Shredding documents, destroying or recycling hard drives, and altering records are examples of destroying evidence of what the organization is concealing. Even when evidence destruction is the primary concealment strategy, it's effective only if all evidence is destroyed or rendered unobtainable.
The testimony of witnesses is one kind of evidence that cannot be destroyed as long as the witnesses are able to bear witness. Testimony can be prevented by intimidation, brutality, bribery, and other means, but if prevention fails, what then? From the concealer's perspective, two techniques can be effective even if the whistleblower blows the whistle.
- Indirect personal attacks
- Most whistleblowers anticipate direct personal attacks, but personal attacks can be directed at loved ones, too. Children, spouses, parents, siblings — all are potential targets. Spouses can be seduced. Legal, emotional, financial, marital, or other difficulties of close family members can be exposed and used to discredit or apply pressure to whistleblowers.
- If you already know of vulnerabilities of this kind, consider carefully how to protect yourself. Finding employment elsewhere is not protection from those who fear exposure. If the organization or its employees believe that you might someday become a problem, they might preemptively destroy your credibility in advance of any action you might take, no matter where you go for your next job or assignment. Effective protection usually involves convincing them of your ability to do more damage to them than they can do to you. That strategy often requires assembling evidence and seeking professional assistance.
- Direct disinformation
- Employees not directly implicated Finding employment elsewhere
is not protection from
those who fear exposurein the concealed activity (or inactivity) are potential candidate whistleblowers, because they often feel — justifiably or not — that they haven't themselves transgressed. From the perspective of those directly involved, even candidate whistleblowers constitute risk. To limit risk, false information of a seemingly incriminating nature is sometimes made available to them. Passing along this disinformation to investigators or media could then damage the whistleblower's credibility.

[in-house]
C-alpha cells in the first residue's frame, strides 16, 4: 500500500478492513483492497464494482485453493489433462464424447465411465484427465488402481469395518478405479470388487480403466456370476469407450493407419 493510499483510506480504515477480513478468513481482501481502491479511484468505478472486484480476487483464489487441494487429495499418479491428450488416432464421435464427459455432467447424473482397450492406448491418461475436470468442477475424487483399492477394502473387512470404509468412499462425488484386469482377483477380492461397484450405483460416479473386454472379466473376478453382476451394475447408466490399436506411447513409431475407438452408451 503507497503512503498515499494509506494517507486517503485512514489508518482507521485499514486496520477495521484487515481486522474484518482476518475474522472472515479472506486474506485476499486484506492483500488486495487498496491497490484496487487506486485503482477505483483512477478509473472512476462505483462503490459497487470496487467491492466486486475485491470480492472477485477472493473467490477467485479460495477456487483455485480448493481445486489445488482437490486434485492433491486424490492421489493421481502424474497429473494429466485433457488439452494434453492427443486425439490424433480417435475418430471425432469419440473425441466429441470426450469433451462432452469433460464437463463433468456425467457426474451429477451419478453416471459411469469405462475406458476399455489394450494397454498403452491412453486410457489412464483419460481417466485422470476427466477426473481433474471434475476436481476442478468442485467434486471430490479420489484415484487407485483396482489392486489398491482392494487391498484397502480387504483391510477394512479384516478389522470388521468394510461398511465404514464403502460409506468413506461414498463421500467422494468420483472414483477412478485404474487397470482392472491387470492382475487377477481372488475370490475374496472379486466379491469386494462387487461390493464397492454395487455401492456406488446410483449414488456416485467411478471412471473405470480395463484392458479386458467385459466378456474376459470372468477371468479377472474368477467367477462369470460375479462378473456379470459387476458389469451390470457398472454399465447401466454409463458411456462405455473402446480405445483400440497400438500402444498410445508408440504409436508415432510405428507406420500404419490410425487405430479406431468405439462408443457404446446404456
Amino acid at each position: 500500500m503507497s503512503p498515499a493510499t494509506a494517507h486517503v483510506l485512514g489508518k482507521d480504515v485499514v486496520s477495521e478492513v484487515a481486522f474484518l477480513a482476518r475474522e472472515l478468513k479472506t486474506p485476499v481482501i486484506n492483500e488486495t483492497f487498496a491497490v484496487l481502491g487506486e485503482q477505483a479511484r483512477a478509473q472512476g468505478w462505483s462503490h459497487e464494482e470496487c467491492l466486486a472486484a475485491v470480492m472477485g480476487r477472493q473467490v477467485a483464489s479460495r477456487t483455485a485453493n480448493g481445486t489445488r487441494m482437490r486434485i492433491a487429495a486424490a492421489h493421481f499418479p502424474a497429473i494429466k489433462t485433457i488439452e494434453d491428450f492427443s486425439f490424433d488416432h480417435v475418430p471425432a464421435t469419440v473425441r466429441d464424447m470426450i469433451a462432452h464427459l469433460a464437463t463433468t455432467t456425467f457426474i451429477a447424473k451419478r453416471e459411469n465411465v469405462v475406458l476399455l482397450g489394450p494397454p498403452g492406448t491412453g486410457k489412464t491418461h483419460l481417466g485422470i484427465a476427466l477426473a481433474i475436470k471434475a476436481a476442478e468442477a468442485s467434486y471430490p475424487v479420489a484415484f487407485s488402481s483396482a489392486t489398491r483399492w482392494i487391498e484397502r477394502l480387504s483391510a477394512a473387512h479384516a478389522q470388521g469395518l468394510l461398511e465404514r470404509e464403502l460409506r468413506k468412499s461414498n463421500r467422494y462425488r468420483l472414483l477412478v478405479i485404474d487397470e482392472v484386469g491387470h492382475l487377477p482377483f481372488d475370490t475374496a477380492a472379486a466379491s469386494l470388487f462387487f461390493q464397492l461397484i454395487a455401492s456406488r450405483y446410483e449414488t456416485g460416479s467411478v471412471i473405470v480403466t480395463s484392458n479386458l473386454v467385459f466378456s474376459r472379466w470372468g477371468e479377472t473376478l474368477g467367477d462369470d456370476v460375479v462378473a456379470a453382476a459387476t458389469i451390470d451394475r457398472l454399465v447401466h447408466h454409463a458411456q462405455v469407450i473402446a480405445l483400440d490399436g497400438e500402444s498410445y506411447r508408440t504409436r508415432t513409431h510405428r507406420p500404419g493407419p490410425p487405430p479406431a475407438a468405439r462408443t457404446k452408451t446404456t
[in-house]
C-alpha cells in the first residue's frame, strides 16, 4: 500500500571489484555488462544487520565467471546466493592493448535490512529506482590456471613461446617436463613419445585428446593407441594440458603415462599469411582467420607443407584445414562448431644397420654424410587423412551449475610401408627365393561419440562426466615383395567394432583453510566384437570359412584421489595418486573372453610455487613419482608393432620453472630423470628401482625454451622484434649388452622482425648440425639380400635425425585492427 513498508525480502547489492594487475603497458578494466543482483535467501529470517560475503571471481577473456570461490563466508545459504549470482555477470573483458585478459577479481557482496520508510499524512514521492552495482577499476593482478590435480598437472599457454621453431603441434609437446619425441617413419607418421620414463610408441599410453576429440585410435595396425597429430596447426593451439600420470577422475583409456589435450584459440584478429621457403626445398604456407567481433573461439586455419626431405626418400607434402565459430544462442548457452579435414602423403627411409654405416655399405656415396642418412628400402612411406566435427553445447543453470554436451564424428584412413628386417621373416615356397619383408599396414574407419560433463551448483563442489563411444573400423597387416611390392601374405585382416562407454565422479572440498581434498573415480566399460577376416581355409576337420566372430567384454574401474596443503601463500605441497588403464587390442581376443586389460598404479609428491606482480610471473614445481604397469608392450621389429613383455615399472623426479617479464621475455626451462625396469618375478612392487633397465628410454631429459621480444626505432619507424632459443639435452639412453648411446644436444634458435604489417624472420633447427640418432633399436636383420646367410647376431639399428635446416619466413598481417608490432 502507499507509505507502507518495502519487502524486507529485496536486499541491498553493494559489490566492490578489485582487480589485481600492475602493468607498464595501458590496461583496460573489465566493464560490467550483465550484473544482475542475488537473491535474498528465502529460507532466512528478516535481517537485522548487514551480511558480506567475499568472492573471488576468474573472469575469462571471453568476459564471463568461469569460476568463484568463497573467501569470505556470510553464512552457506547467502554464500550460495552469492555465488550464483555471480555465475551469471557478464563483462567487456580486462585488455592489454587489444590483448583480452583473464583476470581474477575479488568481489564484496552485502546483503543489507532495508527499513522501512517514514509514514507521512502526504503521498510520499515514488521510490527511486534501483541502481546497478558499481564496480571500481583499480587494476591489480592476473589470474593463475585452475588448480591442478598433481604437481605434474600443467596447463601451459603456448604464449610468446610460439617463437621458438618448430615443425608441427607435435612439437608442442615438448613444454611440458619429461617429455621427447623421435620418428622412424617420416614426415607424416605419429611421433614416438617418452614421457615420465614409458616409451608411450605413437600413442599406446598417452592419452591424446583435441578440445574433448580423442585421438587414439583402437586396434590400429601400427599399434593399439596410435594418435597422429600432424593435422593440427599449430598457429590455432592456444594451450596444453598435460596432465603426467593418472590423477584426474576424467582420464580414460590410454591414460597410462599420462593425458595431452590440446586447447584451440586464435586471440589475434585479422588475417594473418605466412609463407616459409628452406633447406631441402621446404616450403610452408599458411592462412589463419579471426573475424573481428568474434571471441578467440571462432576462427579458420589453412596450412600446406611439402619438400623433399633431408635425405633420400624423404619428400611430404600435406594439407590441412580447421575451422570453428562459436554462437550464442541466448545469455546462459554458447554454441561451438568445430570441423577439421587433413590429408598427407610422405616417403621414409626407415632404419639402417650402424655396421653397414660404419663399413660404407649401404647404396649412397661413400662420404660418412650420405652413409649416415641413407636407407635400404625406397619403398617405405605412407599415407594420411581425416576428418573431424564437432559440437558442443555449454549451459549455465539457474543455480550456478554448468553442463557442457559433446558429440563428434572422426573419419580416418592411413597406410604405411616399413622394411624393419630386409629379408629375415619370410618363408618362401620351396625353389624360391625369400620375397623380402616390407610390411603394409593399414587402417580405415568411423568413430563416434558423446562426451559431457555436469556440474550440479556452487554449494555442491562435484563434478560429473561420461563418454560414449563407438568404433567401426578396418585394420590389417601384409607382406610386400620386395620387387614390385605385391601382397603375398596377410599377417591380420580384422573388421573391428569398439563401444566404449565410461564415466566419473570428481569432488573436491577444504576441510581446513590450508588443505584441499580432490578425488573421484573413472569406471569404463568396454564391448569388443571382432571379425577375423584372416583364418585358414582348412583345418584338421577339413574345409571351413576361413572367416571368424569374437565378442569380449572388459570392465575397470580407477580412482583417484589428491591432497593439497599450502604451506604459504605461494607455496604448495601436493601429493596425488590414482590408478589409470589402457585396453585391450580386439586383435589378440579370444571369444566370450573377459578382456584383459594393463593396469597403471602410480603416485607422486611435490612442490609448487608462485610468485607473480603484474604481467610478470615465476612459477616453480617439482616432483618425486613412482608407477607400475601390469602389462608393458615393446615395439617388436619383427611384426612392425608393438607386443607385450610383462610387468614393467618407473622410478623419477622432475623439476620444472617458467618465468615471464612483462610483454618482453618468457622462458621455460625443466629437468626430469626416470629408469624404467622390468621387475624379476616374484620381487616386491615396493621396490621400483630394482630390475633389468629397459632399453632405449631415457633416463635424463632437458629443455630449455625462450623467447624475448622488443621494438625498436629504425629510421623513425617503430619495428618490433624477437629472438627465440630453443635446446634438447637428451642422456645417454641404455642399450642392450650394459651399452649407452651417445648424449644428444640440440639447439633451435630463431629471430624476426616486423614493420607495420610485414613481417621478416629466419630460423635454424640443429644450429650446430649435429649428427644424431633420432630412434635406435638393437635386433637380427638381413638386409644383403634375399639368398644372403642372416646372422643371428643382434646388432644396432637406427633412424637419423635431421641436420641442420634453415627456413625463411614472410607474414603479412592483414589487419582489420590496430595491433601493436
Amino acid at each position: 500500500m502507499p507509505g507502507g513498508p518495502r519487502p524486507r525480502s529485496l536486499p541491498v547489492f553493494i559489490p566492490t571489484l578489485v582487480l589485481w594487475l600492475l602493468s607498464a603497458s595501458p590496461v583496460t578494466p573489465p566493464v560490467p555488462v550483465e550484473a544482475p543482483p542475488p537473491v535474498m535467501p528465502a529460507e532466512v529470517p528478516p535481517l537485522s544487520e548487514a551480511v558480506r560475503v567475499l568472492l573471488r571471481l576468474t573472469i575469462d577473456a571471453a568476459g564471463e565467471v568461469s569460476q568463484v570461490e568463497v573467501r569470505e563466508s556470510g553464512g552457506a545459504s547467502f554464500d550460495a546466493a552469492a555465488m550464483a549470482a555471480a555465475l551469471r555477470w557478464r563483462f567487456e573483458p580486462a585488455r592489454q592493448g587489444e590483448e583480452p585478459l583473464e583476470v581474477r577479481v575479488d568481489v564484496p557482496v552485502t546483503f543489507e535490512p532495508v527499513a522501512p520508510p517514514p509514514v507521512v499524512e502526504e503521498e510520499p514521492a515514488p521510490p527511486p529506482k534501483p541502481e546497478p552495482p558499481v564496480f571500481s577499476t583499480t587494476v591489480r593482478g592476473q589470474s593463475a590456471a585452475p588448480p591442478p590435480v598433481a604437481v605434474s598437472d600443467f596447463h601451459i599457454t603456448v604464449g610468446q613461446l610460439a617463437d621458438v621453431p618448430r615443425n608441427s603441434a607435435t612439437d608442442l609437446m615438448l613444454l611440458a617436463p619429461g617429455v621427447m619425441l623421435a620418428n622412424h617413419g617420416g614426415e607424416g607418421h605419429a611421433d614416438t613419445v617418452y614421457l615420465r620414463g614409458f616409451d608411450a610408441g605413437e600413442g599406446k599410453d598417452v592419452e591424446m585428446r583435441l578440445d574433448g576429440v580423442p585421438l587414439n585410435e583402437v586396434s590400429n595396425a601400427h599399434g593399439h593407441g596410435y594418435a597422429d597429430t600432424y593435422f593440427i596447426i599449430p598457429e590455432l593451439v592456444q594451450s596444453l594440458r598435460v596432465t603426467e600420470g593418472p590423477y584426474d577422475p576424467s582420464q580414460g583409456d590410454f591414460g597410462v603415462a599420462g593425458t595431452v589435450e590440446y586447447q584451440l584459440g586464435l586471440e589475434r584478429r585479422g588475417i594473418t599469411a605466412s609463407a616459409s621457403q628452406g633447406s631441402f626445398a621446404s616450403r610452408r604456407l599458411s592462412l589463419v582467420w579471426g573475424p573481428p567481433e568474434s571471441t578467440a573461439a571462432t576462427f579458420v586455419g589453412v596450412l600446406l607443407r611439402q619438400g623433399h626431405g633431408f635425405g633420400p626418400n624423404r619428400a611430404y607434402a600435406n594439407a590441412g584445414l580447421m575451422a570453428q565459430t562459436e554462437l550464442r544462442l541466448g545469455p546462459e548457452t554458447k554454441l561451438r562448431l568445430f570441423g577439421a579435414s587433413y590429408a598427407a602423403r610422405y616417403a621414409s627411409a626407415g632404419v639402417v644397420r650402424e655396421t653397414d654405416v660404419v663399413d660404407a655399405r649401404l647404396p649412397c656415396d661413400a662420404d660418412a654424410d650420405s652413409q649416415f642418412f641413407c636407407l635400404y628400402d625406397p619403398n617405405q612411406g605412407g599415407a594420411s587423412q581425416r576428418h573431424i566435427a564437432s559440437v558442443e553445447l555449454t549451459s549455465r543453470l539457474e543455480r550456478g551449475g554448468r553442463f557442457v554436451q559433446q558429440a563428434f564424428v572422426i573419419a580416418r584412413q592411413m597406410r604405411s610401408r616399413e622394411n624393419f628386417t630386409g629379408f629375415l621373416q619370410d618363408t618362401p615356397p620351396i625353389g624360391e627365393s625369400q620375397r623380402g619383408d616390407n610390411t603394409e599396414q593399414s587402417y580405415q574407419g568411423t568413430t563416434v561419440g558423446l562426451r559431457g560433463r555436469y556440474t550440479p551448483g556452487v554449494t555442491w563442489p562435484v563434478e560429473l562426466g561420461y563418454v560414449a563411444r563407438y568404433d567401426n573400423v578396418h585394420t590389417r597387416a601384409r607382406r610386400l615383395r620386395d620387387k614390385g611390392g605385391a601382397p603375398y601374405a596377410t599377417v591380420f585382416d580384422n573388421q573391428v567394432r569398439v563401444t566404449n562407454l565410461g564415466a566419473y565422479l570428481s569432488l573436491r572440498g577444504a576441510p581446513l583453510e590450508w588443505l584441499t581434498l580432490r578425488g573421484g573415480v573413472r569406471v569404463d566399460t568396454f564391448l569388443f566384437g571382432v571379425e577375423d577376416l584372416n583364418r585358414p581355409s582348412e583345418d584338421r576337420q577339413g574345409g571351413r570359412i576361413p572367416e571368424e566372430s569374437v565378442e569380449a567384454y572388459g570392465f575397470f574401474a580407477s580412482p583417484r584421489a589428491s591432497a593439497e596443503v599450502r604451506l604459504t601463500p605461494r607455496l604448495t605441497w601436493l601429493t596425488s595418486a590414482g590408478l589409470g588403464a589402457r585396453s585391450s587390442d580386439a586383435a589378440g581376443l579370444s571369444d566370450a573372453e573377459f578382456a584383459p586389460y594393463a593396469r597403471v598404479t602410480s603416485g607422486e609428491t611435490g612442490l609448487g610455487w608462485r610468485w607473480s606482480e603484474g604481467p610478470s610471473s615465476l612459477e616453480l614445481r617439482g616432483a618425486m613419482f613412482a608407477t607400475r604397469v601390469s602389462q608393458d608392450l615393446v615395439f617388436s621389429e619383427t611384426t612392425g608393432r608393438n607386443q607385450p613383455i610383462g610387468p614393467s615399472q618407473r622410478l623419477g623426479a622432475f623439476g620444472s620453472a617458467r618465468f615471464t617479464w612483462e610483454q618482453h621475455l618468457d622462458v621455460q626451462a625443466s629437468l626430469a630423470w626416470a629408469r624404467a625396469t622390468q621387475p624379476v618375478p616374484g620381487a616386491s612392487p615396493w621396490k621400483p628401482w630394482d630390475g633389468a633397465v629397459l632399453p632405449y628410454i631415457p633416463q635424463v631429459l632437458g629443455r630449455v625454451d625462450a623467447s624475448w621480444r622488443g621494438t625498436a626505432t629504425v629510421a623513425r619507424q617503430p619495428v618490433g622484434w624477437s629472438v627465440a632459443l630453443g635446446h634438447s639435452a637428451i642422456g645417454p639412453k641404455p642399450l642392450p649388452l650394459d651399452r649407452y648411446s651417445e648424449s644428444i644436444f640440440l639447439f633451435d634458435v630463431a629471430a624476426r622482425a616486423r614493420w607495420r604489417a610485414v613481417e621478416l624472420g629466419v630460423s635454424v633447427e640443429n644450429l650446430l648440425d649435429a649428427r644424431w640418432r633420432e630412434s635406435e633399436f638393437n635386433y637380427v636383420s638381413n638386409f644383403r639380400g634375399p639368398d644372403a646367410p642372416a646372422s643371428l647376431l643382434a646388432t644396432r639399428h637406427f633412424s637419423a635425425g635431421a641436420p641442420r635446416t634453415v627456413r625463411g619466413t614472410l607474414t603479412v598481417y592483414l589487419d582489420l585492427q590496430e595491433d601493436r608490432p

- Don't assume that everything you think you know about the concealed activity is actually true. Be especially careful about material that came to you too easily, or uncorroborated, or which had a "stage-managed" feel. If you suspect that you've received disinformation, interpret it as an indicator that you're being targeted proactively as a potential whistleblower. That could mean that the organization, or individuals within it, have taken other actions as well, such as investigating you or your family members, or tampering with your work products or records. When you do pass along information to counsel, investigators, or media, be careful to indicate whether you suspect that any of it is disinformation intentionally passed along to you.
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More articles on Workplace Politics:
- Devious Political Tactics: Cutouts
- Cutouts are people or procedures that enable political operators to communicate in safety. Using cutouts,
operators can manipulate their environments while limiting their personal risk. How can you detect cutouts?
And what can you do about them?
- A Critique of Criticism: I
- Whether we call it "criticism" or "feedback," the receiver can sometimes experience
pain, even when the giver didn't intend harm. How does this happen? What can givers of feedback do to
increase the chance that the receiver hears the giver's message without experiencing pain?
- Kinds of Organizational Authority: the Informal
- Understanding Power, Authority, and Influence depends on familiarity with the kinds of authority found
in organizations. Here's Part II of a little catalog of authority, emphasizing informal authority.
- Holding Back: I
- When members of teams or groups hold back their efforts toward achieving group goals, schedule and budget
problems can arise, along with frustration and destructive intra-group conflict. What causes this behavior?
- Conversation Despots
- Some people insist that conversations reach their personally favored conclusions, no matter what others
want. Here are some of their tactics.
Forthcoming issues of Point Lookout
- Coming October 5: Downscoping Under Pressure: I
- When projects overrun their budgets and/or schedules, we sometimes "downscope" to save time and money. The tactic can succeed — and fail. Three common anti-patterns involve politics, the sunk cost effect, and cognitive biases that distort estimates. Available here and by RSS on October 5.
- And on October 12: Downscoping Under Pressure: II
- We sometimes "downscope" projects to bring them back on budget and schedule when they're headed for overruns. Downscoping doesn't always work. Cognitive biases like the sunk cost effect and confirmation bias can distort decisions about how to downscope. Available here and by RSS on October 12.
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Beware any resource that speaks of "winning" at workplace politics or "defeating" it. You can benefit or not, but there is no score-keeping, and it isn't a game.